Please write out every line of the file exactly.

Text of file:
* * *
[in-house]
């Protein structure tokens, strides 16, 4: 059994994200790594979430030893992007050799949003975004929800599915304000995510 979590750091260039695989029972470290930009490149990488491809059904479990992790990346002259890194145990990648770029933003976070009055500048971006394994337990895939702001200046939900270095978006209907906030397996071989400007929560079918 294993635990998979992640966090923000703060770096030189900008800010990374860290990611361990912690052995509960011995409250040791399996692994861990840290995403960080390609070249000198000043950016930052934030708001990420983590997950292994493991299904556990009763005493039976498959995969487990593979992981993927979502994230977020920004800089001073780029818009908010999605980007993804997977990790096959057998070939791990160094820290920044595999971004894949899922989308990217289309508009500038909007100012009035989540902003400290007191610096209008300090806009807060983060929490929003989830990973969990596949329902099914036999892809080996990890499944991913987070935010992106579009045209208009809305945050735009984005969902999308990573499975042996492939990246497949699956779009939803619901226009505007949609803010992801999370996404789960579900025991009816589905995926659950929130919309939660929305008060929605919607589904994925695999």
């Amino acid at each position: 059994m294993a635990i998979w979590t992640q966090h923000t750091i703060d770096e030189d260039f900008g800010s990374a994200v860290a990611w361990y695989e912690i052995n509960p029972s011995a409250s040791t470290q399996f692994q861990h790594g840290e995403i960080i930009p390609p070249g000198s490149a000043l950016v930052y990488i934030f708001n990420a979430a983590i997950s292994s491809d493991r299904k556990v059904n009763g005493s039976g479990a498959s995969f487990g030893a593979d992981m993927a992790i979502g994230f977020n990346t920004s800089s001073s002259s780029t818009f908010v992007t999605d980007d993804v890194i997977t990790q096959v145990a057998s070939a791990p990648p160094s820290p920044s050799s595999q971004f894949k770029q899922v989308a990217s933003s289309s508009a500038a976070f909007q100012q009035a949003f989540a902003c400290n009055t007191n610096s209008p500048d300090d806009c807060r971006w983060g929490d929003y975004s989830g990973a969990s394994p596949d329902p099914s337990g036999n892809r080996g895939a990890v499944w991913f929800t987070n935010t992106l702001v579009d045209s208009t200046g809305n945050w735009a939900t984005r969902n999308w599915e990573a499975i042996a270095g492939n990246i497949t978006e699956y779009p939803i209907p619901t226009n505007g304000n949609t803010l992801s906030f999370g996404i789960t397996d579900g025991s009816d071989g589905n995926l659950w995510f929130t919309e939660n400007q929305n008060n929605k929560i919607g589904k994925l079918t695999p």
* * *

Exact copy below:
[in-house]
């Protein structure tokens, strides 16, 4: 059994994200790594979430030893992007050799949003975004929800599915304000995510 979590750091260039695989029972470290930009490149990488491809059904479990992790990346002259890194145990990648770029933003976070009055500048971006394994337990895939702001200046939900270095978006209907906030397996071989400007929560079918 294993635990998979992640966090923000703060770096030189900008800010990374860290990611361990912690052995509960011995409250040791399996692994861990840290995403960080390609070249000198000043950016930052934030708001990420983590997950292994493991299904556990009763005493039976498959995969487990593979992981993927979502994230977020920004800089001073780029818009908010999605980007993804997977990790096959057998070939791990160094820290920044595999971004894949899922989308990217289309508009500038909007100012009035989540902003400290007191610096209008300090806009807060983060929490929003989830990973969990596949329902099914036999892809080996990890499944991913987070935010992106579009045209208009809305945050735009984005969902999308990573499975042996492939990246497949699956779009939803619901226009505007949609803010992801999370996404789960579900025991009816589905995926659950929130919309939660929305008060929605919607589904994925695999």
């Amino acid at each position: 059994m294993a635990i998979w979590t992640q966090h923000t750091i703060d770096e030189d260039f900008g800010s990374a994200v860290a990611w361990y695989e912690i052995n509960p029972s011995a409250s040791t470290q399996f692994q861990h790594g840290e995403i960080i930009p390609p070249g000198s490149a000043l950016v930052y990488i934030f708001n990420a979430a983590i997950s292994s491809d493991r299904k556990v059904n009763g005493s039976g479990a498959s995969f487990g030893a593979d992981m993927a992790i979502g994230f977020n990346t920004s800089s001073s002259s780029t818009f908010v992007t999605d980007d993804v890194i997977t990790q096959v145990a057998s070939a791990p990648p160094s820290p920044s050799s595999q971004f894949k770029q899922v989308a990217s933003s289309s508009a500038a976070f909007q100012q009035a949003f989540a902003c400290n009055t007191n610096s209008p500048d300090d806009c807060r971006w983060g929490d929003y975004s989830g990973a969990s394994p596949d329902p099914s337990g036999n892809r080996g895939a990890v499944w991913f929800t987070n935010t992106l702001v579009d045209s208009t200046g809305n945050w735009a939900t984005r969902n999308w599915e990573a499975i042996a270095g492939n990246i497949t978006e699956y779009p939803i209907p619901t226009n505007g304000n949609t803010l992801s906030f999370g996404i789960t397996d579900g025991s009816d071989g589905n995926l659950w995510f929130t919309e939660n400007q929305n008060n929605k929560i919607g589904k994925l079918t695999p």